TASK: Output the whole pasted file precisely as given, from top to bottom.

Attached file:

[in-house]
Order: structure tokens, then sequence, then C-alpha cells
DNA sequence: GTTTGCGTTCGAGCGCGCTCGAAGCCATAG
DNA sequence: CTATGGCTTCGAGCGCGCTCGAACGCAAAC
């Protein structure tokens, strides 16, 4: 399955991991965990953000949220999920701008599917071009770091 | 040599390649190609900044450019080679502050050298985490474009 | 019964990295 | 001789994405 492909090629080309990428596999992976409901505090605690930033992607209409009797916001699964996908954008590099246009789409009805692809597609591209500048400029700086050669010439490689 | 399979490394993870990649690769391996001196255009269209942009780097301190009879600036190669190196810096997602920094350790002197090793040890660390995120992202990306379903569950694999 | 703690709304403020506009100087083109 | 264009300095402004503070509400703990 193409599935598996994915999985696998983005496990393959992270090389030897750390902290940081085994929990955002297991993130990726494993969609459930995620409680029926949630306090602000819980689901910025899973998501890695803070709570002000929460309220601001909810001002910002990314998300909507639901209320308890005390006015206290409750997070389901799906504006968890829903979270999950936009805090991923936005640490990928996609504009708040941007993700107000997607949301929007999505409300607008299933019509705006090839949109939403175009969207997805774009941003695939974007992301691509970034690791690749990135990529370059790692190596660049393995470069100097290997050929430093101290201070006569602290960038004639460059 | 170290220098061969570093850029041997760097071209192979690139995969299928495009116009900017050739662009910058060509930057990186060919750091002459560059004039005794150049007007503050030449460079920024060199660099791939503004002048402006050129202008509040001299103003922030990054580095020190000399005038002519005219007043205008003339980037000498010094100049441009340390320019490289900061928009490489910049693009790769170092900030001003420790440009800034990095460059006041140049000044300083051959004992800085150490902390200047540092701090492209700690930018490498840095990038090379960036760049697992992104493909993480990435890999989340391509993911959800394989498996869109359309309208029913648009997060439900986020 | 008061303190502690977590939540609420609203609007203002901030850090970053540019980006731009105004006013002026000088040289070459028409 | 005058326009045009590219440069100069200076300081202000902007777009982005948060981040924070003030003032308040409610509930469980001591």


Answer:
[in-house]
Order: structure tokens, then sequence, then C-alpha cells
DNA sequence: GTTTGCGTTCGAGCGCGCTCGAAGCCATAG
DNA sequence: CTATGGCTTCGAGCGCGCTCGAACGCAAAC
């Protein structure tokens, strides 16, 4: 399955991991965990953000949220999920701008599917071009770091 | 040599390649190609900044450019080679502050050298985490474009 | 019964990295 | 001789994405 492909090629080309990428596999992976409901505090605690930033992607209409009797916001699964996908954008590099246009789409009805692809597609591209500048400029700086050669010439490689 | 399979490394993870990649690769391996001196255009269209942009780097301190009879600036190669190196810096997602920094350790002197090793040890660390995120992202990306379903569950694999 | 703690709304403020506009100087083109 | 264009300095402004503070509400703990 193409599935598996994915999985696998983005496990393959992270090389030897750390902290940081085994929990955002297991993130990726494993969609459930995620409680029926949630306090602000819980689901910025899973998501890695803070709570002000929460309220601001909810001002910002990314998300909507639901209320308890005390006015206290409750997070389901799906504006968890829903979270999950936009805090991923936005640490990928996609504009708040941007993700107000997607949301929007999505409300607008299933019509705006090839949109939403175009969207997805774009941003695939974007992301691509970034690791690749990135990529370059790692190596660049393995470069100097290997050929430093101290201070006569602290960038004639460059 | 170290220098061969570093850029041997760097071209192979690139995969299928495009116009900017050739662009910058060509930057990186060919750091002459560059004039005794150049007007503050030449460079920024060199660099791939503004002048402006050129202008509040001299103003922030990054580095020190000399005038002519005219007043205008003339980037000498010094100049441009340390320019490289900061928009490489910049693009790769170092900030001003420790440009800034990095460059006041140049000044300083051959004992800085150490902390200047540092701090492209700690930018490498840095990038090379960036760049697992992104493909993480990435890999989340391509993911959800394989498996869109359309309208029913648009997060439900986020 | 008061303190502690977590939540609420609203609007203002901030850090970053540019980006731009105004006013002026000088040289070459028409 | 005058326009045009590219440069100069200076300081202000902007777009982005948060981040924070003030003032308040409610509930469980001591």